Thursday, October 27, 2016

OVP: Original Song (2007)

OVP: Best Original Song (2007)

The Nominees Were...

"Falling Slowly," Music & Lyric by Marketa Irglova and Glen Hansard, Once
"Happy Working Song," Music & Lyric by Alan Menken and Stephen Schwartz, Enchanted
"Raise It Up," Music & Lyric by Jamal Joseph, Charles Mack, and Tevin Thomas, August Rush
"So Close," Music & Lyric by Alan Menken and Stephen Schwartz, Enchanted
"That's How You Know," Music & Lyric by Alan Menken and Stephen Schwartz, Enchanted

My Thoughts: The Academy Awards frequently finds itself in a position where it's "reacting" to some random criticism or heat that the public is giving it in recent years.  Some of these reactions are good (I think the move to make the AMPAS membership more diverse in the past year will yield, hopefully, a more diverse perspective on cinema), some of them are bad (what the hell is with the random number of Best Pictures thing?), and some are just odd.  One of these bizarre reactions was, after the Enchanted trio of nominations in 2007, the music branch declared no movie can have more than two nominations from their film.  This felt strange to me.  Admittedly you'd want to spread the wealth in the category, but it also took power away from that rarest of Hollywood creations-the original musical.  This stands out in particular to me this year, where Hollywood has rather wonderfully created three original musicals (Sing Street, La La Land, and Moana), but the Original Song branch has made it difficult for Oscar to say "yes, give me more original musicals" easily if one of them ends up being a success with AMPAS.  But I digress, and let's get into those Enchanted numbers.

This is our first actual interaction in the OVP with a film that has received a trio of nominations from the same film, so I'm a little at a loss to how I'm going to discuss this musical.  I think I'll begin with "Happy Working Song," in my opinion the most playful and "Disney" of the three.  Enchanted in a lot of ways is a Disney-animated film, even with animated sequences, but its use of parody is where it theoretically gets most of its comedy.  This works in the context of the film through song at its best in "Happy Working Song," but this is also, genuinely, just a good song.  Adams, giving one of my favorite of her performances (I like her when she does comedy and musicals), channels Julie Andrews and Snow White throughout, moving with exaggerated precision with her hands, but also is clear-throated and lands every single one of the songs jokes without sacrificing her character by winking too much to the camera about how silly this is.  If this were a song in a regular Disney animated-movie, it wouldn't be the one that would stand out during it as "the big heavy" that would win the Oscar, but it would be the one you'd be singing several days later while wandering around your house.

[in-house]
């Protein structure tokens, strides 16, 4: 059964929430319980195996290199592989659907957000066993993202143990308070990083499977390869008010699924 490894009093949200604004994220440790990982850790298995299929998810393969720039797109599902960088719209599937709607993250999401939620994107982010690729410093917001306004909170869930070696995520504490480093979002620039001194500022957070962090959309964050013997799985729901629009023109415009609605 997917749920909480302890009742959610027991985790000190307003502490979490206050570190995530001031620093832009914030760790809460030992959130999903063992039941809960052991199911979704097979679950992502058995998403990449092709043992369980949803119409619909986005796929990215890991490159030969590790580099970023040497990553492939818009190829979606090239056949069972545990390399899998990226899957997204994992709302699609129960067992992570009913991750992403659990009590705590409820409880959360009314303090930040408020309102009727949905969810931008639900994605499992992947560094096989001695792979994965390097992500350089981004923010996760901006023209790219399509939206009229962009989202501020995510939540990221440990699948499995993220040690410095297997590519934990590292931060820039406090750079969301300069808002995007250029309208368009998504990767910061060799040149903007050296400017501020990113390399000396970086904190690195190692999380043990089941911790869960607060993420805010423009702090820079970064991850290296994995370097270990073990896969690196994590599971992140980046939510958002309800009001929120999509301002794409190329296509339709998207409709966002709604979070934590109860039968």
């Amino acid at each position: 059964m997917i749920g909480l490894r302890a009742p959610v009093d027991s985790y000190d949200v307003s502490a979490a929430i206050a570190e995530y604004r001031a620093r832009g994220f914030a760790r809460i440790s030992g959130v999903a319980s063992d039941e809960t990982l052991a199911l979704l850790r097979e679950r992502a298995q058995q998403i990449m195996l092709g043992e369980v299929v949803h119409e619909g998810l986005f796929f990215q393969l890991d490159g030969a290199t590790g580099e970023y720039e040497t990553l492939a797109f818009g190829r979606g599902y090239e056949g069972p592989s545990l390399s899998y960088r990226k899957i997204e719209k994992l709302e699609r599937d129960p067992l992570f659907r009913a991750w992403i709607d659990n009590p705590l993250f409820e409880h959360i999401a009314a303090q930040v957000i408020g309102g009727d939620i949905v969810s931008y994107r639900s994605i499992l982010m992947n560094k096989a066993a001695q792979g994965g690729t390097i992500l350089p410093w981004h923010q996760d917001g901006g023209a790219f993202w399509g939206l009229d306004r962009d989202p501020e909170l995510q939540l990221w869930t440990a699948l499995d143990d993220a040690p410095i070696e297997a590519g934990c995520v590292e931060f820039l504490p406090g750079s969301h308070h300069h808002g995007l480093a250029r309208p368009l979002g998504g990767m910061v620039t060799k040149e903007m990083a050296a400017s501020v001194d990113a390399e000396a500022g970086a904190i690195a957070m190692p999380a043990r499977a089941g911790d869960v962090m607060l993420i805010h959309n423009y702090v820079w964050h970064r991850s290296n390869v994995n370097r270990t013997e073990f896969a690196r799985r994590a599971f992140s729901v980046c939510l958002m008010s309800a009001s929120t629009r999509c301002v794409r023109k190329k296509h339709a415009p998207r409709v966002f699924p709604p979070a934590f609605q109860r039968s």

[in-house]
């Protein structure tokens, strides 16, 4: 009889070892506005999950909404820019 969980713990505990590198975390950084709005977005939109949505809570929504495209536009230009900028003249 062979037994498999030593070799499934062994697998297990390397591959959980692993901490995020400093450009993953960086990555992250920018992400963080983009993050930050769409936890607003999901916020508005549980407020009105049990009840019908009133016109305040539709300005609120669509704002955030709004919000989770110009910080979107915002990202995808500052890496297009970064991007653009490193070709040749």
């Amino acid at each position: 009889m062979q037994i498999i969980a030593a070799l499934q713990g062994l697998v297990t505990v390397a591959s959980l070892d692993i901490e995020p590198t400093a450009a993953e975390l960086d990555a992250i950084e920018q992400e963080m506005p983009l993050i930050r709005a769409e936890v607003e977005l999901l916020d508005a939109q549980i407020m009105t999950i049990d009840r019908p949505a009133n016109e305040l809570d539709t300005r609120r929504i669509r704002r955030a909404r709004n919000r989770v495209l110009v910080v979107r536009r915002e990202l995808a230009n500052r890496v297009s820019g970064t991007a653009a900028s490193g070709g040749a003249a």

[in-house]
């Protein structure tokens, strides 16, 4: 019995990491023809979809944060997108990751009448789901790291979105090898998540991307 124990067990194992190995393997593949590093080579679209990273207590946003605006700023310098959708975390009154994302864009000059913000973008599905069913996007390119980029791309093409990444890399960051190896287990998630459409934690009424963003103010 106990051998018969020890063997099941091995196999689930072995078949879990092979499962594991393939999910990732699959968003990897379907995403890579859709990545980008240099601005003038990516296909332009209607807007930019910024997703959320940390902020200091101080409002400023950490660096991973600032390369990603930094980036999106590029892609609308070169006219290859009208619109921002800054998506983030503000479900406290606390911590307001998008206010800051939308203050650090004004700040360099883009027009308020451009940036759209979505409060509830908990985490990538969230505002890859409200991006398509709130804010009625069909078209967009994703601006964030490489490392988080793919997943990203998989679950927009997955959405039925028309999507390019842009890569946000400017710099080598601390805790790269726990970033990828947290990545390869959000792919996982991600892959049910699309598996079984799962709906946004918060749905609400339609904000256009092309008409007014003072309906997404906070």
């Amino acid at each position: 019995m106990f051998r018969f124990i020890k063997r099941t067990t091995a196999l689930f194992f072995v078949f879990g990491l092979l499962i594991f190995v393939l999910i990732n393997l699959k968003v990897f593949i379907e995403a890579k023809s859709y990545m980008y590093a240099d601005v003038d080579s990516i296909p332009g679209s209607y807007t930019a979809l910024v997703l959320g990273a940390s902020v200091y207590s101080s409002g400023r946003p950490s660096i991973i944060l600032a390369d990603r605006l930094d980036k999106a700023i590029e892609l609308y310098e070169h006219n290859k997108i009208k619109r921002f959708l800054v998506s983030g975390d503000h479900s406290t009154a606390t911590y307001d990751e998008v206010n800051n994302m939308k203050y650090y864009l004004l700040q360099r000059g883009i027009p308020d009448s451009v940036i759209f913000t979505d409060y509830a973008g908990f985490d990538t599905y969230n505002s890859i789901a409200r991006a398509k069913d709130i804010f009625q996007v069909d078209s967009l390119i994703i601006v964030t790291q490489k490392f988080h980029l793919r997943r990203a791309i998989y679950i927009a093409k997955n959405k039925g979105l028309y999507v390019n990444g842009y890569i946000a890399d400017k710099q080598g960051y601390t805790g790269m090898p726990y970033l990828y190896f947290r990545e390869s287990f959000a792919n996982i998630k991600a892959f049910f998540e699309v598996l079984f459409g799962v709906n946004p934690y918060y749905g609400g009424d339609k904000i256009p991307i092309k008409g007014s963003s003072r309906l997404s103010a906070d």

The other nominated song Adams croons in the picture "That's How You Know," isn't quite as in-tune with the Disney universe, if only because it's so rare to see the main love interest singing about how her eventual prince should fall in love with someone else.  It also relies largely upon visual cues, rather than just the lyrics, to get its point across.  The song is still wonderfully sung, but a little bit more choreographed and doesn't stand apart in the same way as a piece of music.  I normally wouldn't quibble over such a thing, as the most important thing is that it works in the picture when judging a film (otherwise, what's the point of this category-it should work within the atmosphere of the picture, which "That's How You Know" does), but since there are three songs from the same film here it has to be somewhat on a curve, and "Happy Working Song" is more successful in that regard.